Let us proceed to code these two edge detection algorithms: In both cases, we start by convolving the image with Gaussians \( G_t \) of increasing widths (usually for a sequence of dyadic scales \( t=2, 4, 8, 16, \dotsc, 2^m \)) [see Convolution with Gaussian kernels]


Hildreth-Marr

  • At each scale \( t, \) compute the zero-crossings of the Laplacian: those points \( \boldsymbol{x} \) where \( \nabla f(\boldsymbol{x}) \neq \boldsymbol{0}, \) and \( \mathop{\Delta}f \) changes sign.
  • Eliminate zero-crossings with small gradient.

Both gradient and Laplacian are easy to compute in sage:

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from numpy import *
import scipy.ndimage
import scipy.signal

image = scipy.misc.lena().astype(float32)

# Convolve with a Gaussian Gt for t=2
[X,Y]=numpy.mgrid[-6:7,-6:7]
A=X+i*Y
R=abs(A)
t=2.0
Gt=exp(-R*R/4.0/t)/4.0/pi/t
convImage = scipy.signal.convolve(image,Gt)

# Gradient
Grdnt = numpy.gradient(convImage)
# Magnitude of the gradient
magn = sqrt( Grdnt[0]*Grdnt[0] + Grdnt[1]*Grdnt[1] )
# Laplacian
Lplz = scipy.ndimage.laplace(float32(convImage))
Gradient (in blue) and perpendicular to the gradient (in red); detail from the center of the image
Magnitude of the gradient (`magn`) Laplacian of the image (`Lplz`)

For the purposes of this post, we will consider that a pixel \( (x_1,x_2) \) is a zero-crossing, provided at least one of the following conditions holds:

  • Horizontal crossing:
\begin{equation} \mathop{\Delta} f(x_1-1,x_2) \cdot \mathop{\Delta} f(x_1+1,x_2) > 0. \end{equation}
  • Vertical crossing:
\begin{equation} \mathop{\Delta} f(x_1,x_2-1) \cdot \mathop{\Delta} f(x_1,x_2+1) >0. \end{equation}
  • NW-SE crossing:
\begin{equation} \mathop{\Delta} f(x_1-1,x_2-1) \cdot \mathop{\Delta} f(x_1+1,x_2+1) > 0. \end{equation}
  • NE-SW crossing:
\begin{equation} \mathop{\Delta} f(x_1+1,x_2-1) \cdot \mathop{\Delta} f(x_1-1,x_2+1) >0. \end{equation}

A quick way to code a matrix that collects all the pixels where any of these crossings occur can be done as follows:

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# Four matrices holding the crossings...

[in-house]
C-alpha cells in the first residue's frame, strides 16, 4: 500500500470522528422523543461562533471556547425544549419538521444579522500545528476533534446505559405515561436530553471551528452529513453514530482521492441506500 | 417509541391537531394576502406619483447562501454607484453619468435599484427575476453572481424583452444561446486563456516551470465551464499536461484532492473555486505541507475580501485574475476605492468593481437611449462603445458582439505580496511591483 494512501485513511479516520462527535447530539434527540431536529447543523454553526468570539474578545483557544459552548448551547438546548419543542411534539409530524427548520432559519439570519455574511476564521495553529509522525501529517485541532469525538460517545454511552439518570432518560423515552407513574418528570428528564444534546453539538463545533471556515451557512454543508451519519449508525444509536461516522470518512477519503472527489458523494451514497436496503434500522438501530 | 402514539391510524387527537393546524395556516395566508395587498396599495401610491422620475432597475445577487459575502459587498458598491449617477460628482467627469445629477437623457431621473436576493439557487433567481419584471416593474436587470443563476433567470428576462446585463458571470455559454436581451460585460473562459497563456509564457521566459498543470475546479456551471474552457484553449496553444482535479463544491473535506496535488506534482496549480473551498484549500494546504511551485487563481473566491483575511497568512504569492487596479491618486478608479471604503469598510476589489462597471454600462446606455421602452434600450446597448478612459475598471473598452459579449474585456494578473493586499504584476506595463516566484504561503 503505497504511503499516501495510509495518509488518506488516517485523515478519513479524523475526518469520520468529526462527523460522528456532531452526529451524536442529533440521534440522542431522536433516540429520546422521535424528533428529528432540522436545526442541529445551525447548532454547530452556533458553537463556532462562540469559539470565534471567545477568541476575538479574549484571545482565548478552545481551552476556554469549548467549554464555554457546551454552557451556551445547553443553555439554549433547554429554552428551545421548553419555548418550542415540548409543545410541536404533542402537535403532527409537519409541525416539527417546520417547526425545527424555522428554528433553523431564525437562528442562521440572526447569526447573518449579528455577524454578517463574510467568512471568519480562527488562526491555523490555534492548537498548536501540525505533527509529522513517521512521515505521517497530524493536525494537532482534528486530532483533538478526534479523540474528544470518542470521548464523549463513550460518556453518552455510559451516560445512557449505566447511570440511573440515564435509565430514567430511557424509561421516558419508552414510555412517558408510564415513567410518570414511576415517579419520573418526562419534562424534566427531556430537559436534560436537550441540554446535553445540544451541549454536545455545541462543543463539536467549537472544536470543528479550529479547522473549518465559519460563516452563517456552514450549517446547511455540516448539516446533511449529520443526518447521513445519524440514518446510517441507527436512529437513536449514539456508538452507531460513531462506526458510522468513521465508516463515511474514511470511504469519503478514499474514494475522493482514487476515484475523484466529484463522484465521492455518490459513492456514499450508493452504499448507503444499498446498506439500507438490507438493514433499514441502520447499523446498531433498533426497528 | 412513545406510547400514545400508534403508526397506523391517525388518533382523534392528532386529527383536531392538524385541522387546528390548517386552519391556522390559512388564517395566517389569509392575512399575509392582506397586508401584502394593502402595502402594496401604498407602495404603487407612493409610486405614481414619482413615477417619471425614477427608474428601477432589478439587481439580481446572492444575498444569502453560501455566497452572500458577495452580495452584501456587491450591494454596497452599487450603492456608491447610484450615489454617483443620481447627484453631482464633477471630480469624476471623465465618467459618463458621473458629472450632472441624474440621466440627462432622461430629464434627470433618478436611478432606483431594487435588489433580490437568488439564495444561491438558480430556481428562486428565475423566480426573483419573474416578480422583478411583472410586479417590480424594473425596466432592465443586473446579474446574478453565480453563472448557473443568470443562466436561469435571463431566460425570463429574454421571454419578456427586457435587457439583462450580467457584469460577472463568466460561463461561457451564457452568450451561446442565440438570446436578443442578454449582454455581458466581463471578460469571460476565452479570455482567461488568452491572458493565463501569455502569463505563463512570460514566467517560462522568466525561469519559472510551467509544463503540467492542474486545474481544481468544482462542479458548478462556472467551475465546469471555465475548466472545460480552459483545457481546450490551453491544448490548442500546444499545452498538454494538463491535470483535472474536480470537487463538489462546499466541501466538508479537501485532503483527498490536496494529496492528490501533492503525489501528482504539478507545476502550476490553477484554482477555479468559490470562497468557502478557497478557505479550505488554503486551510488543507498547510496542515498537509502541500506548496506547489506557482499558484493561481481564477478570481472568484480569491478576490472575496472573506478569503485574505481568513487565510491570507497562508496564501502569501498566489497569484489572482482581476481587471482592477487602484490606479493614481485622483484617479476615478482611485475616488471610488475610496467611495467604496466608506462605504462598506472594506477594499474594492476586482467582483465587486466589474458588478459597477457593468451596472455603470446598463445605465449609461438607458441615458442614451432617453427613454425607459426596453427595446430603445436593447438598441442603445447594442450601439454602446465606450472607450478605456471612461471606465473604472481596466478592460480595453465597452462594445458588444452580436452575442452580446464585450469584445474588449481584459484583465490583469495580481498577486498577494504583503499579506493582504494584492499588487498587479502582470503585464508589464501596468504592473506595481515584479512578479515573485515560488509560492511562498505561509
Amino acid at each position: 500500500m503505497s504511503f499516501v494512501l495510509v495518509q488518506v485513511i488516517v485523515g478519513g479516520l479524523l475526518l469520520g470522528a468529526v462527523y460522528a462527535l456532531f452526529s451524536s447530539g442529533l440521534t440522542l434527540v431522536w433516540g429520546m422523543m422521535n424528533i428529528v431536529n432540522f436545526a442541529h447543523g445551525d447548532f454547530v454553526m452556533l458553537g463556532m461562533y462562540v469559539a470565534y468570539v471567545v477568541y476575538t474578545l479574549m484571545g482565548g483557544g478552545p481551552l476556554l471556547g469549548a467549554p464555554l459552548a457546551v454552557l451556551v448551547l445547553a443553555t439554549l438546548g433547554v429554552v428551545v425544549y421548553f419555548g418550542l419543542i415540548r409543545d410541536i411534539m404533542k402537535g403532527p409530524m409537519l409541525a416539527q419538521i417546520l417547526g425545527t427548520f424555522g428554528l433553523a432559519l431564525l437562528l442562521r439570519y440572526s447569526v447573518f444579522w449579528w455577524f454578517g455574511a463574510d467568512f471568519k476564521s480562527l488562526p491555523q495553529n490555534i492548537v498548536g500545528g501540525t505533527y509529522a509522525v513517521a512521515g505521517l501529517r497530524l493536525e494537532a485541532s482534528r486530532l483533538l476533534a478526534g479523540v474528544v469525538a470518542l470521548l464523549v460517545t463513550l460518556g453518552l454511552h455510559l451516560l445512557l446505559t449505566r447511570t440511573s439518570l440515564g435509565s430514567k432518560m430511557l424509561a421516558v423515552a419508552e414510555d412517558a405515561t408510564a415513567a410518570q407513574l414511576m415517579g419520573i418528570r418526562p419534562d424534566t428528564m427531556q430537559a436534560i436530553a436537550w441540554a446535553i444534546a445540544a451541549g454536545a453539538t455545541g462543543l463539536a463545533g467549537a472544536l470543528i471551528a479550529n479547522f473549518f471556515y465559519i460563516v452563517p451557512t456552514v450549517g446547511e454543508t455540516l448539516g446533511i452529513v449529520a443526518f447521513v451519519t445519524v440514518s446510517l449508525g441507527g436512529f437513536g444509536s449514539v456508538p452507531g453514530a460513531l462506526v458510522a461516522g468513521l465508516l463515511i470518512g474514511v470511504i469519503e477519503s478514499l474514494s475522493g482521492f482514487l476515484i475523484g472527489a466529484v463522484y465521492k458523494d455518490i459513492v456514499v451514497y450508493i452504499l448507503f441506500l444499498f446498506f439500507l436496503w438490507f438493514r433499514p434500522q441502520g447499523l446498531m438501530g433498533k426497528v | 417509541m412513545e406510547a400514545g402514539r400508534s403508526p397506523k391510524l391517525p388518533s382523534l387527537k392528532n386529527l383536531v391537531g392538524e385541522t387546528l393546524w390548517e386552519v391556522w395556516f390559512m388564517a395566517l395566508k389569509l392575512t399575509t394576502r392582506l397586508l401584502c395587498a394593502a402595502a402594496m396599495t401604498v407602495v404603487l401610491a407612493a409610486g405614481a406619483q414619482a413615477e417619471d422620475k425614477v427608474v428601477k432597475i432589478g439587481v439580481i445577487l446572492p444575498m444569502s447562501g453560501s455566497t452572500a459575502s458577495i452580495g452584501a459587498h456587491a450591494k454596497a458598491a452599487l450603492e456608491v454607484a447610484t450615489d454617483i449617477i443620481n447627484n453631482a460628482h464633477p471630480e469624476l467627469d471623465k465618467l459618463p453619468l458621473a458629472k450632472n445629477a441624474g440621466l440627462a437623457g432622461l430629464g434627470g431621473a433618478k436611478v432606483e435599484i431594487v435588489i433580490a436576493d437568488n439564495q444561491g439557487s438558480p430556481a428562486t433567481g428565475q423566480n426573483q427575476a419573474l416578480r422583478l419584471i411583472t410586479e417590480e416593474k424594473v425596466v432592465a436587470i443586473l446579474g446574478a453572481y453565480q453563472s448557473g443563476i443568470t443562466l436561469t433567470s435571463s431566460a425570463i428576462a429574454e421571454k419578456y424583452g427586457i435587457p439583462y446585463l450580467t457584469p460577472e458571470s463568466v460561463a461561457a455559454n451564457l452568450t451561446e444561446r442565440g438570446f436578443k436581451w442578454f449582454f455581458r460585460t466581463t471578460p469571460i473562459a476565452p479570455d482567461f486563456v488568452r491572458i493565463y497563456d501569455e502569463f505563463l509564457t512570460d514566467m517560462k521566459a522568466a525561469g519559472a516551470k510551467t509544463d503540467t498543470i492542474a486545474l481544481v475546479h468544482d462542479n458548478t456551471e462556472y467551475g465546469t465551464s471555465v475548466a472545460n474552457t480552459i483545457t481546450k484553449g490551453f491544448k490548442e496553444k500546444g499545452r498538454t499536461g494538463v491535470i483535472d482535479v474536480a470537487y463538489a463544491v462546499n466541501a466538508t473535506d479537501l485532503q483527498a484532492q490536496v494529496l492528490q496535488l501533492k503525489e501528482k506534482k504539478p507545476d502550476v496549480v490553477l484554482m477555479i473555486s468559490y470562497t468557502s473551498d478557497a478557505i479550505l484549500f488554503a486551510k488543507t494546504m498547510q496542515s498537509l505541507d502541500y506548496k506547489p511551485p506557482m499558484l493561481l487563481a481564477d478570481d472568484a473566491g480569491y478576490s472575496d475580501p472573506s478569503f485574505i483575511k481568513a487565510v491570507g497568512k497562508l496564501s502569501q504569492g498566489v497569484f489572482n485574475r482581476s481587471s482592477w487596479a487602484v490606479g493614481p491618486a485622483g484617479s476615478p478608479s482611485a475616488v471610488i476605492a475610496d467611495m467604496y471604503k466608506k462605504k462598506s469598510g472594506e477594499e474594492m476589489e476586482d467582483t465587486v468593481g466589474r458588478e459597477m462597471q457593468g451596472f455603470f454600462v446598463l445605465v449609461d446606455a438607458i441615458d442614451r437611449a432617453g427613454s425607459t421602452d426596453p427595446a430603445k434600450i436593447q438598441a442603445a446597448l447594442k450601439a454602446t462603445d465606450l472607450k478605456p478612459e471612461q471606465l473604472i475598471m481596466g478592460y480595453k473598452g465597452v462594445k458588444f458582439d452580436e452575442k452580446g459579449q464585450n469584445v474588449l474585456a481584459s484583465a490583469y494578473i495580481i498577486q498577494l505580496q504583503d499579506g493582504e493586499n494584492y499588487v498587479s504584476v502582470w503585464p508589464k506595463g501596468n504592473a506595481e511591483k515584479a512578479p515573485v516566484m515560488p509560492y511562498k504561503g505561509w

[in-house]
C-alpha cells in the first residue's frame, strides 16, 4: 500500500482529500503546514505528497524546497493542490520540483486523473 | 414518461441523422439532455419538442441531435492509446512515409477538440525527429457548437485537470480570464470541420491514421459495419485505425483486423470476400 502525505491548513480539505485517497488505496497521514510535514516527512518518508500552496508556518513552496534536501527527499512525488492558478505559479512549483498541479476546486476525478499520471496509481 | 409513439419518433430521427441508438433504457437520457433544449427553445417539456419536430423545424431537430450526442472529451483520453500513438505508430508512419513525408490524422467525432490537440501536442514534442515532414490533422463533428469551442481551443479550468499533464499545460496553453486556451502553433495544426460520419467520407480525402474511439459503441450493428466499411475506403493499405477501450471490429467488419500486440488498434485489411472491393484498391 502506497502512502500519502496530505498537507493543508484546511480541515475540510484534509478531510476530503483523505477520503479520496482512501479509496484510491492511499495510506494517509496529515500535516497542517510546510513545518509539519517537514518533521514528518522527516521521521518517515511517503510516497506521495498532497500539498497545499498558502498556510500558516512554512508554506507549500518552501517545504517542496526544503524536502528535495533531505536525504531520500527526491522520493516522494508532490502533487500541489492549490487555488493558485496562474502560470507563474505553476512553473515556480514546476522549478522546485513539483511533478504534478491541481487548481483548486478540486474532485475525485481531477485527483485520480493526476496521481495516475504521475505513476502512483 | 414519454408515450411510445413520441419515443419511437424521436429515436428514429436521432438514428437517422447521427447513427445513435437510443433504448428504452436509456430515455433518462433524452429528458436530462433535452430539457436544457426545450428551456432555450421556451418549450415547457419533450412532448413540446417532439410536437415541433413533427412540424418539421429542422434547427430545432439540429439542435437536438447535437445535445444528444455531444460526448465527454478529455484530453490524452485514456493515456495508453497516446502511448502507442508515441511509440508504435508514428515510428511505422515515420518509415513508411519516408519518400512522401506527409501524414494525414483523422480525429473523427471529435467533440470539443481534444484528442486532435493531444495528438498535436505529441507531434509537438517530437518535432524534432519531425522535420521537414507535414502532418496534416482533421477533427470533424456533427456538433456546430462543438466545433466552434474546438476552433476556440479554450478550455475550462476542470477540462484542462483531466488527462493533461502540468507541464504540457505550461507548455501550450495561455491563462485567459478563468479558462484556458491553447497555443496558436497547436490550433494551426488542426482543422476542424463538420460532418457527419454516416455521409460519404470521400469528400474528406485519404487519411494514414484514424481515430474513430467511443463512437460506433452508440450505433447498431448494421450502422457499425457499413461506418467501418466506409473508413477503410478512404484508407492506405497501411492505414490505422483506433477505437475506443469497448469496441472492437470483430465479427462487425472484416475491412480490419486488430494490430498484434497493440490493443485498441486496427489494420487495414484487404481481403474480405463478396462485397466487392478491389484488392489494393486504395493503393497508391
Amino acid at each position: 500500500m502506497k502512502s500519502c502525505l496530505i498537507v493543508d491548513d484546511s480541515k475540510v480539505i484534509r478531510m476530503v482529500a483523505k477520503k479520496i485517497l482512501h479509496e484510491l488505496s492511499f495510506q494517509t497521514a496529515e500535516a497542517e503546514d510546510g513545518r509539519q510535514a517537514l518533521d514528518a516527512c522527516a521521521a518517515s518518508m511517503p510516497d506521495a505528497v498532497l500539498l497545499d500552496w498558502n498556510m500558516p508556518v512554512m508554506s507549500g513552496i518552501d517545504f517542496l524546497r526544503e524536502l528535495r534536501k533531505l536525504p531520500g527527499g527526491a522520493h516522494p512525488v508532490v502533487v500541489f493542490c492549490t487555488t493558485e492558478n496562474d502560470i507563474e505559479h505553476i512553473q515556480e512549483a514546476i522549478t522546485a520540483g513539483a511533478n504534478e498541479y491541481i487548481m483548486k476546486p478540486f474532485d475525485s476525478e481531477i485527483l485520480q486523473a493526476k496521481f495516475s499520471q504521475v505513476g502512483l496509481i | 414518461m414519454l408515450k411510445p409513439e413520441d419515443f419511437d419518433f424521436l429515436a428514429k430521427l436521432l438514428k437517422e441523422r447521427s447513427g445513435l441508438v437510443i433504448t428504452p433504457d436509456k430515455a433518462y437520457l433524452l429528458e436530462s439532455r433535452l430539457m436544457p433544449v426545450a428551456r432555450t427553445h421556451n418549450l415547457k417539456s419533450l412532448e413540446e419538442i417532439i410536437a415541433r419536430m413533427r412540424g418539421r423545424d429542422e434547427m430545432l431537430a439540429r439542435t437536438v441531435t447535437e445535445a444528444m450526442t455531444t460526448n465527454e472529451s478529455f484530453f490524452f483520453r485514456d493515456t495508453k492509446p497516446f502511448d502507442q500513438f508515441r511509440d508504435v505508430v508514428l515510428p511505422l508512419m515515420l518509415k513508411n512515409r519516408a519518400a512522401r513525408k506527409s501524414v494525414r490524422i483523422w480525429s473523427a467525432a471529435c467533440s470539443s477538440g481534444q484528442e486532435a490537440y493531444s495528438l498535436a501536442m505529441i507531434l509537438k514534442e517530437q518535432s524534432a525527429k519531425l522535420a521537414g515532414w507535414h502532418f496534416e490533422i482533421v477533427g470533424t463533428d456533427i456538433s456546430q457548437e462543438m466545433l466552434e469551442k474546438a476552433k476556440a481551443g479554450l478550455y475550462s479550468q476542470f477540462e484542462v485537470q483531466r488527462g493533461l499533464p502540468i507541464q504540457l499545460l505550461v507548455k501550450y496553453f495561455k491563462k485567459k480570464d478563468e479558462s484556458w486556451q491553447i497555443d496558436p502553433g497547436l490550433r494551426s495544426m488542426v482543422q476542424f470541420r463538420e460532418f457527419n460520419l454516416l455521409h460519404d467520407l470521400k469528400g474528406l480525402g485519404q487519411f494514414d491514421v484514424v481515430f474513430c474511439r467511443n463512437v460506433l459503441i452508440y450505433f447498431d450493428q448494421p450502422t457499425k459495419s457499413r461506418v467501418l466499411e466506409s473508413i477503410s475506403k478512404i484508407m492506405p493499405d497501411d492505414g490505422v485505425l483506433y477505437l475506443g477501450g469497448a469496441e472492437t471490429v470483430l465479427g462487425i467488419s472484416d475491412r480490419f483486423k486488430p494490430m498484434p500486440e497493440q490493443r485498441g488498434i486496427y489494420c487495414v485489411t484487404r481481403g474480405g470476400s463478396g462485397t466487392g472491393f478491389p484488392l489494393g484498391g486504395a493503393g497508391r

WWEE = zeros(Lplz.shape)
NNSS = zeros(Lplz.shape)
NWSE = zeros(Lplz.shape)
NESW = zeros(Lplz.shape)

WWEE[1:Lplz.shape[0]-1,:] = sign(multiply(Lplz[0:Lplz.shape[0]-2,:],
Lplz[2:Lplz.shape[0],:]))>0
NNSS[:,1:Lplz.shape[1]-1] = sign(multiply(Lplz[:,0:Lplz.shape[1]-2],
Lplz[:,2:Lplz.shape[1]]))>0
NWSE[1:Lplz.shape[0]-1,1:Lplz.shape[1]-1] =
sign(multiply(Lplz[0:Lplz.shape[0]-2,0:Lplz.shape[1]-2],
Lplz[2:Lplz.shape[0],2:Lplz.shape[1]]))>0
NESW[1:Lplz.shape[0]-1,1:Lplz.shape[1]-1] =
sign(multiply(Lplz[2:Lplz.shape[0],0:Lplz.shape[1]-2],
Lplz[0:Lplz.shape[0]-2,2:Lplz.shape[1]]))>0

# ...combined into a single matrix holding all the crossings
ZeroCrossings = maximum( maximum( maximum(NNSS, WWEE), NWSE), NESW)

It only remains to throw away those zero-crossings (below, left) where the magnitude of the gradient is small. I decided to set as threshold \( \theta = 3. \) In that case, the edge map (below, right) is computed as follows:

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theta=3.0
Edges = multiply(ZeroCrossings, magn>theta)
`ZeroCrossings` `Edges`

We need to repeat the same procedure on the smoothing \( f_t \) for different scales, say the dyadic \( t=2^k \) for \( k=2, \dotsc, 5, \) and then collect all the corresponding results. Note that the same threshold \( \theta=3 \) must be applied to the magnitude of the different gradients.


Canny

  • At each scale \( t, \) compute points \( \boldsymbol{x} \) satisfying \( \nabla f(\boldsymbol{x})\neq \boldsymbol{0}, \) and where the expression below changes sign: